Our differences are not a threat but a treasure. Jean Vanier, the founder of L’Arche, who died in Paris on May 7, wrote those words; but their truth is far from self-evident. One might question whether those words are simply nice-sounding poetics or whether they contain an actual truth. Our differences, in fact, are often a threat.
Moreover, it’s one thing to mouth those words; it’s quite another to have the moral authority to speak them. Few have that authority. Jean Vanier did. His whole life and work testify to the fact that our differences can indeed be a treasure and can, in the end, be that precise element of community that serves up for us the particular grace we need.
Vanier saw differences – whether of faith, religion, culture, language, gender, ideology or genetic endowment – as graces to enrich a community rather than as threats to its unity. And while he gave witness to this in all aspects of his life, he was of course best known for how he appropriated the differences that have separated people with intellectual disabilities from the rest of the community, isolating them, assigning them second-class status and depriving the rest of us of the unique grace they bring. Someone once described Vanier as initiating a new Copernican revolution in that, prior to Vanier, we used to think of our service to the poor as being one-sided, ie that we give to them. Now we recognise our former arrogance and naiveté; the poor themselves do us a great service.
One who gave a powerful personal testimony to that was Henri Nouwen, the renowned spiritual writer. Tenured at both Yale and Harvard, an immensely respected speaker and a man loved and adulated by a large public, Nouwen – nursing his own disabilities – was for most of his life unable to absorb very much from the immense amount of love that was being bestowed on him. He remained deeply insecure within himself, unsure that he was loved, until he went to live in one of Vanier’s communities. There, side by side with men and women who were unaware of his achievements and his fame and who offered him no adulation, he finally began to sense his own worth and to feel himself loved. That grace came from living with those who were different.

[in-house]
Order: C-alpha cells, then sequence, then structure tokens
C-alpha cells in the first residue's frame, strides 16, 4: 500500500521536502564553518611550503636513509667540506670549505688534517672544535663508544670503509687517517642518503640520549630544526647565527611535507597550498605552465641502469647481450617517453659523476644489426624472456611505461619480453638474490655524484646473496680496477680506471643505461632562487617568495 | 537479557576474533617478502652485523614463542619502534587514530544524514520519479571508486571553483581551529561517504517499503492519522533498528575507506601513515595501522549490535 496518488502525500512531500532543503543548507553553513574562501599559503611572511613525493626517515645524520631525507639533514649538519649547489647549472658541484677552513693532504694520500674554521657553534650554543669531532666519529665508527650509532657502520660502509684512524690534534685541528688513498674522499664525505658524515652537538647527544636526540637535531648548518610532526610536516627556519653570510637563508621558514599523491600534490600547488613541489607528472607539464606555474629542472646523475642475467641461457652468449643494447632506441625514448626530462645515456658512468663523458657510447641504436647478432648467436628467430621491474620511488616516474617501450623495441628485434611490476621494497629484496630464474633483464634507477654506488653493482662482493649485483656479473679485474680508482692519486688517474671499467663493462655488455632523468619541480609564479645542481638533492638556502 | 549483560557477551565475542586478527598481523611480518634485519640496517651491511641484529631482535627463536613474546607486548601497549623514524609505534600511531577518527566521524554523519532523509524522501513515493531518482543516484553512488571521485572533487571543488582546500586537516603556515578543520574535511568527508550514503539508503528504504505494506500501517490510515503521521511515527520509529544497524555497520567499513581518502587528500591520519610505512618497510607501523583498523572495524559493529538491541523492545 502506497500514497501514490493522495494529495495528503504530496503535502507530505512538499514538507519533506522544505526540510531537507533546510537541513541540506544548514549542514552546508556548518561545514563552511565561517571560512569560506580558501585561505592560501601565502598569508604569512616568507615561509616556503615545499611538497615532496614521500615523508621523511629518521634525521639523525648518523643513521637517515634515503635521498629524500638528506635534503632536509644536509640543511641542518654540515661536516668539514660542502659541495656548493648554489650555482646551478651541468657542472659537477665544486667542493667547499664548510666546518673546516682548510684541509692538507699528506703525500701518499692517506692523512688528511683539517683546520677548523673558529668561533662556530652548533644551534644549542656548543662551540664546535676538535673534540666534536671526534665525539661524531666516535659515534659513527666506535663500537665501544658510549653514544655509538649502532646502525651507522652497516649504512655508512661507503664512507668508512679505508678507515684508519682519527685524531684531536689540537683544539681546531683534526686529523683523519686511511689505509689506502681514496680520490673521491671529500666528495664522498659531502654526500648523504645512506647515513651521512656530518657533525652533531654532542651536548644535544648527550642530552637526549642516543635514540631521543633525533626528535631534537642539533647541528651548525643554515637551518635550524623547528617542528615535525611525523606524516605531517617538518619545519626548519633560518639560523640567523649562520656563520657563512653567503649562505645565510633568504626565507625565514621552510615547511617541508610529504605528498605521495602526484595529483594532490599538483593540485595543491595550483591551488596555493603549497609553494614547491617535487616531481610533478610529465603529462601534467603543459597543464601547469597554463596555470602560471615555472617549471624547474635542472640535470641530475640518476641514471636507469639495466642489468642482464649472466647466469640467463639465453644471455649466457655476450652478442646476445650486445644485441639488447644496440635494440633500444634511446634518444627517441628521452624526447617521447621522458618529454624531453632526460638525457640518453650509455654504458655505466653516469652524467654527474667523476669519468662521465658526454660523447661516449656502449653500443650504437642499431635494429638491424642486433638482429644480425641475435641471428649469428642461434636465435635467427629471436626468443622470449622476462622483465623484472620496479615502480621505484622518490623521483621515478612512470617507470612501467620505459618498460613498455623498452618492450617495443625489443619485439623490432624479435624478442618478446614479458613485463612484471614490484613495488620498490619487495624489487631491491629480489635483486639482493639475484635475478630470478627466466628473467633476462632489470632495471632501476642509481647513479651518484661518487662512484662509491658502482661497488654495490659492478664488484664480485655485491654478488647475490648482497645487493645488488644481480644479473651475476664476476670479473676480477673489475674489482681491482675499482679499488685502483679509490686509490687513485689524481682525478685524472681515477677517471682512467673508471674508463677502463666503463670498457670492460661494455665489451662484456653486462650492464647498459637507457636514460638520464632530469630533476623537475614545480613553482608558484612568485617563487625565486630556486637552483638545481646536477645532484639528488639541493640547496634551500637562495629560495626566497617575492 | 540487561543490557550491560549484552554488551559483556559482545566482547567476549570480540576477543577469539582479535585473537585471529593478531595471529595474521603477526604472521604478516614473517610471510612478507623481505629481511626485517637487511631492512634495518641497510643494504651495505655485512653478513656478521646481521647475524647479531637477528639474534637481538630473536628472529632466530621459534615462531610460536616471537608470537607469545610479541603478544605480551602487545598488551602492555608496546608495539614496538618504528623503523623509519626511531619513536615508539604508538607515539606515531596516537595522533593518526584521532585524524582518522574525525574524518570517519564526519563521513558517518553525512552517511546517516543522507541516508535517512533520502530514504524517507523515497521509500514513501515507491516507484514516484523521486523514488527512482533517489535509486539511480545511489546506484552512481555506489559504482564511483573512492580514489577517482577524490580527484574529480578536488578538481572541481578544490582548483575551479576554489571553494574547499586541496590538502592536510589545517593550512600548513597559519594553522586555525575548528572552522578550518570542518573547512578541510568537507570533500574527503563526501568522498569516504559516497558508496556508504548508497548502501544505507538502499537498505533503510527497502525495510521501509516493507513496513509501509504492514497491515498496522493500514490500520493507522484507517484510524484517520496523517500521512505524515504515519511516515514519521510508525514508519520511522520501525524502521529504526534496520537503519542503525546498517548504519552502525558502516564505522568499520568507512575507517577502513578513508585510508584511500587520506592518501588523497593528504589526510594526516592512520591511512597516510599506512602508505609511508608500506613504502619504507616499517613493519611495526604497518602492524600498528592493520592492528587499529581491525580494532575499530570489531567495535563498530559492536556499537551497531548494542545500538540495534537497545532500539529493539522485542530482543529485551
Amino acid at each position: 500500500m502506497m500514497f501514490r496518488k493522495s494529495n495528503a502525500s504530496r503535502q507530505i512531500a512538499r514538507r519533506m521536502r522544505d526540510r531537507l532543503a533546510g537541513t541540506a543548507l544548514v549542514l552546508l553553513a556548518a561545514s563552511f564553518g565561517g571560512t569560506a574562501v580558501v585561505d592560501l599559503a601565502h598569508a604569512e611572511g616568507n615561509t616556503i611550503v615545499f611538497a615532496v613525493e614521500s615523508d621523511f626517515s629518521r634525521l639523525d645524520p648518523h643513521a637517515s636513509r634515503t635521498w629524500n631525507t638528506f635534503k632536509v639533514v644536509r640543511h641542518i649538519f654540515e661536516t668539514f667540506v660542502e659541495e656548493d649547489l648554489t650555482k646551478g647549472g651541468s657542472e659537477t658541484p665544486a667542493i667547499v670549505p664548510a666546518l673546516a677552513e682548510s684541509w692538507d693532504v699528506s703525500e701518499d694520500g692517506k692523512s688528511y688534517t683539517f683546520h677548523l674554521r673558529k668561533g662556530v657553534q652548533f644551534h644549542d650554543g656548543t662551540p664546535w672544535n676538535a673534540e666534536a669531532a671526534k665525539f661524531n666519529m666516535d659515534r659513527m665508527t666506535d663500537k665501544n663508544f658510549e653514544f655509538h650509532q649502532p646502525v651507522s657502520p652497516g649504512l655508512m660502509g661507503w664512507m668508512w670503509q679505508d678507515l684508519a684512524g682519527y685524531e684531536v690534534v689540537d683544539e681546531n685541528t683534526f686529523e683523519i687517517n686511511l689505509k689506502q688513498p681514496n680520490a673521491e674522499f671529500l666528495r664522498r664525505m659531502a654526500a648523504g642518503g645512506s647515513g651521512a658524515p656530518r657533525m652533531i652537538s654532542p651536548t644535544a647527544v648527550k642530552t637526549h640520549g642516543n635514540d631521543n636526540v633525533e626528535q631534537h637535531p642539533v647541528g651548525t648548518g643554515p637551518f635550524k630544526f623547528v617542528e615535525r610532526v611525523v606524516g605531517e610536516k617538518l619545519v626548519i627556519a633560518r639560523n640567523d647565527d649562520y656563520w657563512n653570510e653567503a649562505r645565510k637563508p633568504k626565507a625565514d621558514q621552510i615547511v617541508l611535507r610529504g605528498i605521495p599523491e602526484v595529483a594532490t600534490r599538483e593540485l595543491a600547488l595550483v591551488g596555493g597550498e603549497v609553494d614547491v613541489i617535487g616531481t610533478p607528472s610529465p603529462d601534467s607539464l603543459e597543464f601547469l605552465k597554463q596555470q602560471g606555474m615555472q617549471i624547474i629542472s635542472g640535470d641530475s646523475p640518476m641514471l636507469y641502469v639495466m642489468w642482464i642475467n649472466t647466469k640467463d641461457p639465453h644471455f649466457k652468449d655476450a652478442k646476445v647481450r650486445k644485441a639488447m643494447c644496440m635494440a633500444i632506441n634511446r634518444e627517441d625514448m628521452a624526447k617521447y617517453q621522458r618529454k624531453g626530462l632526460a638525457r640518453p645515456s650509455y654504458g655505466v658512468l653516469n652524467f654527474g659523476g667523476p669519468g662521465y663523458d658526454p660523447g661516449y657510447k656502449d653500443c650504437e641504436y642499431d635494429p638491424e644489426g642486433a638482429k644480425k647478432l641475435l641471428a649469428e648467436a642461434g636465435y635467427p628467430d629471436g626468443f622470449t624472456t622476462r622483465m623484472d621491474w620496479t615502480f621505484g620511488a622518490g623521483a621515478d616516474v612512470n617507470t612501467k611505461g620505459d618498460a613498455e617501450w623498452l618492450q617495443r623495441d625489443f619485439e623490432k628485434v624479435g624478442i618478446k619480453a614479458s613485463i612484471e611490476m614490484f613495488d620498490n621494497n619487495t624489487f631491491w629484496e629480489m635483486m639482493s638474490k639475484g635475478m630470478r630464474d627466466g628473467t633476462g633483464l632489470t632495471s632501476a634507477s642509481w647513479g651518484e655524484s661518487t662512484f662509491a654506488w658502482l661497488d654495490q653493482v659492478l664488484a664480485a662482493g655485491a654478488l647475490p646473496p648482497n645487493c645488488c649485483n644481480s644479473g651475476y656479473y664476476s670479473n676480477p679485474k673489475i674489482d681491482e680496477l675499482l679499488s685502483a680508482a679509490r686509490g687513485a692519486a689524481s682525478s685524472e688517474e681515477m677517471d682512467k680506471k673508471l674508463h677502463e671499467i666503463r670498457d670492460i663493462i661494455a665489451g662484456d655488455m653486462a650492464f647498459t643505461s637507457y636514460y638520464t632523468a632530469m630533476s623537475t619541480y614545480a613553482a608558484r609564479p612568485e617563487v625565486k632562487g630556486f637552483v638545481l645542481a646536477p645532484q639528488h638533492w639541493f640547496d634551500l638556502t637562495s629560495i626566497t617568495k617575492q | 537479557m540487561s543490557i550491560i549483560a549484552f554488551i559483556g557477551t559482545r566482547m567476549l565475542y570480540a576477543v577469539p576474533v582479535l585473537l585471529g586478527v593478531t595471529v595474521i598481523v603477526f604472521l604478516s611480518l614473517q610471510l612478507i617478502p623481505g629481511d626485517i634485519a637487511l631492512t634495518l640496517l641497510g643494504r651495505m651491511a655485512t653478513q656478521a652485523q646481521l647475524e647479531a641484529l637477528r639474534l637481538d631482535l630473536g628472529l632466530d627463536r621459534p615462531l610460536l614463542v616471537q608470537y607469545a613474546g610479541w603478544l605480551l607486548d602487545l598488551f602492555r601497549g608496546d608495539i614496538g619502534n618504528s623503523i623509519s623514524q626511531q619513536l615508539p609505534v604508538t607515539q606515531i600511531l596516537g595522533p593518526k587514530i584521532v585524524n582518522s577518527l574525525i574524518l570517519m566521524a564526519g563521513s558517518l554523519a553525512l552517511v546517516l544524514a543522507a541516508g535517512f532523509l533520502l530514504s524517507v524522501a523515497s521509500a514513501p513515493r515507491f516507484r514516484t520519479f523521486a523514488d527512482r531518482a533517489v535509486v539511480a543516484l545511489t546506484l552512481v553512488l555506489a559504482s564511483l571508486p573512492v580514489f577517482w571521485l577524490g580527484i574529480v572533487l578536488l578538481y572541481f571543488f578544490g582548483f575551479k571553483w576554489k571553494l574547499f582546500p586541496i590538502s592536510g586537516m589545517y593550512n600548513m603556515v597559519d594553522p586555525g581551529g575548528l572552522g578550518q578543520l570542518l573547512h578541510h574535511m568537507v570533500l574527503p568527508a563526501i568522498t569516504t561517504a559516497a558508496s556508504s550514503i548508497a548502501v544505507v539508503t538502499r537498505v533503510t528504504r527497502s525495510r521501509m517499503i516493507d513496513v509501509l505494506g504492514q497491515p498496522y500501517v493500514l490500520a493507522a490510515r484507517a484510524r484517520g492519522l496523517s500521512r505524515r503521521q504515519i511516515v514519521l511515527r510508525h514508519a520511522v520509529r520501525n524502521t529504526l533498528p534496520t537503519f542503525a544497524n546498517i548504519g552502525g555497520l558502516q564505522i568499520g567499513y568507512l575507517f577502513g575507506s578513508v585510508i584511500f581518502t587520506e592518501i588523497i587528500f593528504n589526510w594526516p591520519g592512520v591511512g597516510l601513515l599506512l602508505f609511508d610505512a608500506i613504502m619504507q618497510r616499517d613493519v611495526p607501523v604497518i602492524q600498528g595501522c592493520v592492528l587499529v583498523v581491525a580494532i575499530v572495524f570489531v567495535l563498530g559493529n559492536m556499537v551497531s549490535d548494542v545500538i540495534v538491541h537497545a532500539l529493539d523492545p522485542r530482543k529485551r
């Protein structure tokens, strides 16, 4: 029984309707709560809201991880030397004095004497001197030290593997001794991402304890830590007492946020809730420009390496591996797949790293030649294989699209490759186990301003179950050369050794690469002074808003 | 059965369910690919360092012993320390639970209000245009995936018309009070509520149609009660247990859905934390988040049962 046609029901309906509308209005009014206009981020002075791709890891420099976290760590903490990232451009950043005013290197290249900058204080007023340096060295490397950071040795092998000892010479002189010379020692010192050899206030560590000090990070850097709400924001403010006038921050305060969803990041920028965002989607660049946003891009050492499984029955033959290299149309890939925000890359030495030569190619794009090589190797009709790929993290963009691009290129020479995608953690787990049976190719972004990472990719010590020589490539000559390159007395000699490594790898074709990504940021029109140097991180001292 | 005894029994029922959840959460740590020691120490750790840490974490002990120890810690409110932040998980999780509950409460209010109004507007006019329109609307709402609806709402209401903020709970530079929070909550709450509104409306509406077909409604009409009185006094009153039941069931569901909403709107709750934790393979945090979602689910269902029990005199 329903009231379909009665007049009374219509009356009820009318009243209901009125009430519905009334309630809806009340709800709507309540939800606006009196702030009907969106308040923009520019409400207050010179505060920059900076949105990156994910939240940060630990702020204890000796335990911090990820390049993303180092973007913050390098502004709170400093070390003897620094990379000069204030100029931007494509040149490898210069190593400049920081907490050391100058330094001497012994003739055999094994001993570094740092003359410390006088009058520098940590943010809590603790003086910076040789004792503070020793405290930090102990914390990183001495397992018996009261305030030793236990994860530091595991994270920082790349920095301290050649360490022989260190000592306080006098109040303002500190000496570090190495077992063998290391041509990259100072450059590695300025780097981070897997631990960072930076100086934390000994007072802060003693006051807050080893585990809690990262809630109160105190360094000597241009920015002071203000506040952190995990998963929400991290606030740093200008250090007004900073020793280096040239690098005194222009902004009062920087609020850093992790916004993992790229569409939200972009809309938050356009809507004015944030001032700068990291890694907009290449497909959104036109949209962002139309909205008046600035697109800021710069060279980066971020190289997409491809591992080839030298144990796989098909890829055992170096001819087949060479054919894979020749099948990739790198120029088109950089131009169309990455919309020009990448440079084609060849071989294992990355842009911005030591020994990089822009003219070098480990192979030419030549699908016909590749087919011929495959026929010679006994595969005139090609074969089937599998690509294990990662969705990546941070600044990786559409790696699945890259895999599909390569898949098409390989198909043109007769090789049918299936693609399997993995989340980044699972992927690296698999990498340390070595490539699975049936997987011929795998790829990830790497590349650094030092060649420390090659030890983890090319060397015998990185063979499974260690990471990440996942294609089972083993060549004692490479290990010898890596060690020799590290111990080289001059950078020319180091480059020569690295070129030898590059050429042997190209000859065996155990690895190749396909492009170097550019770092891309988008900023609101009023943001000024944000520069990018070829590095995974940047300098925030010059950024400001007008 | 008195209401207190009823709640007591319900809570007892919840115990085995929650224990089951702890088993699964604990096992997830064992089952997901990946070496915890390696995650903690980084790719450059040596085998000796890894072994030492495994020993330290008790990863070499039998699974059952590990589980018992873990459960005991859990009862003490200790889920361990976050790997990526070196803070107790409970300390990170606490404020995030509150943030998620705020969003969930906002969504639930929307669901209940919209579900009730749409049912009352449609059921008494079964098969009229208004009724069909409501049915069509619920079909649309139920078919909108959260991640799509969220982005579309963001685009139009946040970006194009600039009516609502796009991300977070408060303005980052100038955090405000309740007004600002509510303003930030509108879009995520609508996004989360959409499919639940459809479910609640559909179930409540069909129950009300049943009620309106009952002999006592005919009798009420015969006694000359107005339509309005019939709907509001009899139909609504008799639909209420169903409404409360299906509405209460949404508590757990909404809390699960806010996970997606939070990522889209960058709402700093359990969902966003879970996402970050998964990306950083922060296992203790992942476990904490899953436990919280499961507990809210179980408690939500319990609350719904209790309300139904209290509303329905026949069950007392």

We have Jean Vanier to thank for teaching that to the rest of us, too.
I first heard Vanier speak when I was a 22-year-old seminarian. For many of my colleagues, he was a spiritual rock star, but that idolisation was a negative for me. I went to hear him with a certain bias: nobody can be that good. But he was.
Admittedly that’s ambiguous. Talent and charisma can seduce us towards selfishness just as easily as invite us towards nobility of soul. Someone can be a powerful speaker without that charisma witnessing at all to the person’s human and moral integrity, and without that seductiveness inviting anyone to what is more noble inside him or her.
But Vanier’s person, message and charisma, throughout his life, suffered from no such ambiguity. The transparency, simplicity, depth, wisdom and faith that were contained in his person and his word beckoned us only in one direction, that is, towards all that’s one, good, true and beautiful, which are the properties of God. Meeting him made you want, like the Apostles in the Gospels, to leave your boat and nets behind and set off on a new, more radical road. Few persons have that power.
Perhaps the best criterion by which to judge Christian discipleship is look at who’s moving downwards, who best fits this description of Jesus: “Though he was in the form of God, he did not deem equality with God as something to be grasped at. Rather he emptied himself and took the form of a slave” (Philippians 2:6-7).
Jean Vanier was born into a world of privilege, blessed with exceptional parents, a gifted intelligence, a handsome body, enviable educational opportunities, financial security, and a famous name. Those are a lot of gifts for a person to carry and that kind of privilege has more often ruined a life than blessed it.
For Vanier, however, these gifts were never something to be grasped at. He emptied himself by becoming immersed into the lives of the poor, letting his gifts bless them, even as he received a rich blessing in return. He modelled a true discipleship of Jesus, namely, stepping downward into a second baptism, where community and joy are found. And to this he invited us.
In her poem, “The Leaf and the Cloud”, Mary Oliver wrote: “I will sing for the broken doors of the poor, and for the sorrow of the rich, who are mistaken and lonely.” Jean Vanier, through all the years of his life, stepped through the broken doors of the poor and found community and joy there. For him, our differences were not a threat but a treasure.
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